2018 Finalist Judges

Fiction
 
Lesley Arimah, photo credit: Emily Baxter
 
LESLEY NNEKA ARIMAH was born in the UK and grew up in Nigeria and wherever else her father was stationed for work. She has been a finalist for a National Magazine Award and the Caine Prize, and a winner of the African Commonwealth Short Story Prize, an O. Henry Award, and other honors. Her work has appeared in The New Yorker, Harperís, GRANTA and has received support from The Elizabeth George Foundation, The Jerome Foundation, and MacDowell, among others. She was selected for the National Book Foundationís 5 Under 35 and her debut collection What It Means When a Man Falls from the Sky won the 2017 Kirkus Prize. She lives in Minneapolis and is working on a novel about you..

 

Robin Hemley
 
ROBIN HEMLEY is the author of twelve books of nonfiction and fiction, and has won numerous awards for his writing, including a Guggenheim Fellowship, three Pushcart Prizes in both fiction and nonfiction, The Independent Press Book Award, an Editors Choice Award from The American Library Association, State Arts Council grants from Washington, North Carolina, and Illinois, The Ohioana Library Association Award, and fellowships from the Fine Arts Work Center in Provincetown, The MacDowell Colony, and many others. His work has been published in the U.S. Great Britain, Canada, Australia, Japan, Germany, the Philippines, Singapore, and elsewhere.

A graduate of the Iowa Writers Workshop, he returned to Iowa to direct the Nonfiction Writing Program for nine years before moving to Singapore to direct the writing program at Yale-NUS College and also serve as Writer-in-Residence there. He is also a Visiting Professor at RMIT University in Melbourne, Australia and Professor Emeritus at The University of Iowa.

 



 
Nonfiction
 
Susan Southard, photo credit: Gina Santi
 
SUSAN SOUTHARD holds an MFA in creative writing from Antioch University, Los Angeles, and was a nonfiction fellow at the Norman Mailer Center in Provincetown, Massachusetts. Her first book, Nagasaki: Life After Nuclear War (Viking, 2015) received the 2016 Dayton Literary Peace Prize in Nonfiction and the Lukas Book Prize, sponsored by the Columbia School of Journalism and Harvard Universityís Nieman Foundation for Journalism. Nagasaki was also named a best book of the year by The Washington Post, The Economist, the American Library Association, and Kirkus Reviews.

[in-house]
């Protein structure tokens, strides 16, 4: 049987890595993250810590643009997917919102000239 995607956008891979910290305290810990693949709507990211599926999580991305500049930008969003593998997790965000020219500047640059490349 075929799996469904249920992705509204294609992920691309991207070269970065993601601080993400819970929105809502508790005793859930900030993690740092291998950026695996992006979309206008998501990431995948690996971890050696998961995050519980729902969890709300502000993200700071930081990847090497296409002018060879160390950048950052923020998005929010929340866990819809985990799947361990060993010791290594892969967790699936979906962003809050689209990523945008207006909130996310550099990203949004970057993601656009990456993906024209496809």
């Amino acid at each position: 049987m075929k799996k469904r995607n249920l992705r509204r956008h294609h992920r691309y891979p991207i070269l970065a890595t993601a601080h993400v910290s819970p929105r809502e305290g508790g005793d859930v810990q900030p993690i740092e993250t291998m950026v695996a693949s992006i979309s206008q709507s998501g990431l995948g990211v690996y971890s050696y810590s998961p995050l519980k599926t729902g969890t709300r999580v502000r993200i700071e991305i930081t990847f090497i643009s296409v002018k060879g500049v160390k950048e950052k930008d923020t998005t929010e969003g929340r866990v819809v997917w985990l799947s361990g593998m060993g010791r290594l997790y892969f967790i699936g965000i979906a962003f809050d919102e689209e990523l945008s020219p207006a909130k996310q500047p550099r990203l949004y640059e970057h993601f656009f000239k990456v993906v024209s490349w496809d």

Southardís work has appeared in the New York Times, the Los Angeles Times, Politico, and Laphamís Quarterly. She now speaks across the United States and abroad, including presentations before the United Nations and at a United Nations nuclear disarmament conference in Hiroshima. Southard has taught nonfiction seminars at Arizona State Universityís Piper Writers Studio and the University of Georgia, and directed creative writing programs for incarcerated youth and at a federal prison for women outside Phoenix. She is the founder and artistic director of the Phoenix-based Essential Theatre, a professional company now in its 29th season serving marginalized communities across the Southwest.

 

Alan Taylor
 
ALAN TAYLOR is an award-winning author and teacher. He taught in the history department at Boston University from 1987 to 1994. Since 1994, he has been a professor at the University of California at Davis. In 2002 he won the University of California at Davis Award for Teaching and Scholarly Achievement and the Phi Beta Kappa, Northern California Association, Teaching Excellence Award.

Taylor has published eight books. William Cooperís Town won the Pulitzer Prize for American history in addition to the Bancroft and Beveridge prizes. The Internal Enemy won the Pulitzer Prize for American history and the Merle Curti Prize for Social History (OAH). American Colonies won the 2001 Gold Medal for Non-Fiction from the Commonwealth Club of California. The Divided Ground won the 2007 Society for Historians of the Early Republic book prize and the 2004-7 Society of the Cincinnati triennial book prize. The Civil War of 1812 won the Empire State History Prize and was a finalist for the George Washington Prize.

 

 

 
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